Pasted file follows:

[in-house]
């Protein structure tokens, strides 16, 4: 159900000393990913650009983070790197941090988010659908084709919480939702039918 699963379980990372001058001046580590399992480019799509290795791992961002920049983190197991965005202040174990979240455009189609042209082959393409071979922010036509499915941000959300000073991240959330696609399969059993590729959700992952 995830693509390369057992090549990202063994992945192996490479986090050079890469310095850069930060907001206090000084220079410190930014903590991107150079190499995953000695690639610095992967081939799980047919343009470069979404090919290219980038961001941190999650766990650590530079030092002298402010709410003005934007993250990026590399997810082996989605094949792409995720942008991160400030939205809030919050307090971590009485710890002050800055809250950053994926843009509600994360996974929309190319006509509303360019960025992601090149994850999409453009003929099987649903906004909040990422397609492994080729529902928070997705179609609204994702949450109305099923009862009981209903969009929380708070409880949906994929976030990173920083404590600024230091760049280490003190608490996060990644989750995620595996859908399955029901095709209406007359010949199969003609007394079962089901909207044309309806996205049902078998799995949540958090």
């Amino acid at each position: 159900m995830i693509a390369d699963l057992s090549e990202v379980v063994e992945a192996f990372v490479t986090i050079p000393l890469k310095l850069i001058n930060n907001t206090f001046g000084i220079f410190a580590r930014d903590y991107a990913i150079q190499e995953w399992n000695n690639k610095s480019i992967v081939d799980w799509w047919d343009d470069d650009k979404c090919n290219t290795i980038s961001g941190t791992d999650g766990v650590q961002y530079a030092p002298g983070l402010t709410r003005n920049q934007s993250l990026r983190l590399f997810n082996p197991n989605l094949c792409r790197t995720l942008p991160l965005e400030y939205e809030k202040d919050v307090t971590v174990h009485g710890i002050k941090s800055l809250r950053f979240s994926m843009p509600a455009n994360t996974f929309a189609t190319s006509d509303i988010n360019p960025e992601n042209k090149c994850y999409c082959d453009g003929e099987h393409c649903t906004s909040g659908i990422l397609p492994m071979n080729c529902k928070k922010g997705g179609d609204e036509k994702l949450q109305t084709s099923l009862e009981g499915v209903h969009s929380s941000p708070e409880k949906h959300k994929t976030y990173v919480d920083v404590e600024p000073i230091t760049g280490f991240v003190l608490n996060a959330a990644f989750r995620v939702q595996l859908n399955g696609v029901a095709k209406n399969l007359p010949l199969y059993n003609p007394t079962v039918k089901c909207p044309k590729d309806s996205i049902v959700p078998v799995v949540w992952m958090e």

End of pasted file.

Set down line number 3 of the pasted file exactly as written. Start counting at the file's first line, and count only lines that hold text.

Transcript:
């Amino acid at each position: 159900m995830i693509a390369d699963l057992s090549e990202v379980v063994e992945a192996f990372v490479t986090i050079p000393l890469k310095l850069i001058n930060n907001t206090f001046g000084i220079f410190a580590r930014d903590y991107a990913i150079q190499e995953w399992n000695n690639k610095s480019i992967v081939d799980w799509w047919d343009d470069d650009k979404c090919n290219t290795i980038s961001g941190t791992d999650g766990v650590q961002y530079a030092p002298g983070l402010t709410r003005n920049q934007s993250l990026r983190l590399f997810n082996p197991n989605l094949c792409r790197t995720l942008p991160l965005e400030y939205e809030k202040d919050v307090t971590v174990h009485g710890i002050k941090s800055l809250r950053f979240s994926m843009p509600a455009n994360t996974f929309a189609t190319s006509d509303i988010n360019p960025e992601n042209k090149c994850y999409c082959d453009g003929e099987h393409c649903t906004s909040g659908i990422l397609p492994m071979n080729c529902k928070k922010g997705g179609d609204e036509k994702l949450q109305t084709s099923l009862e009981g499915v209903h969009s929380s941000p708070e409880k949906h959300k994929t976030y990173v919480d920083v404590e600024p000073i230091t760049g280490f991240v003190l608490n996060a959330a990644f989750r995620v939702q595996l859908n399955g696609v029901a095709k209406n399969l007359p010949l199969y059993n003609p007394t079962v039918k089901c909207p044309k590729d309806s996205i049902v959700p078998v799995v949540w992952m958090e």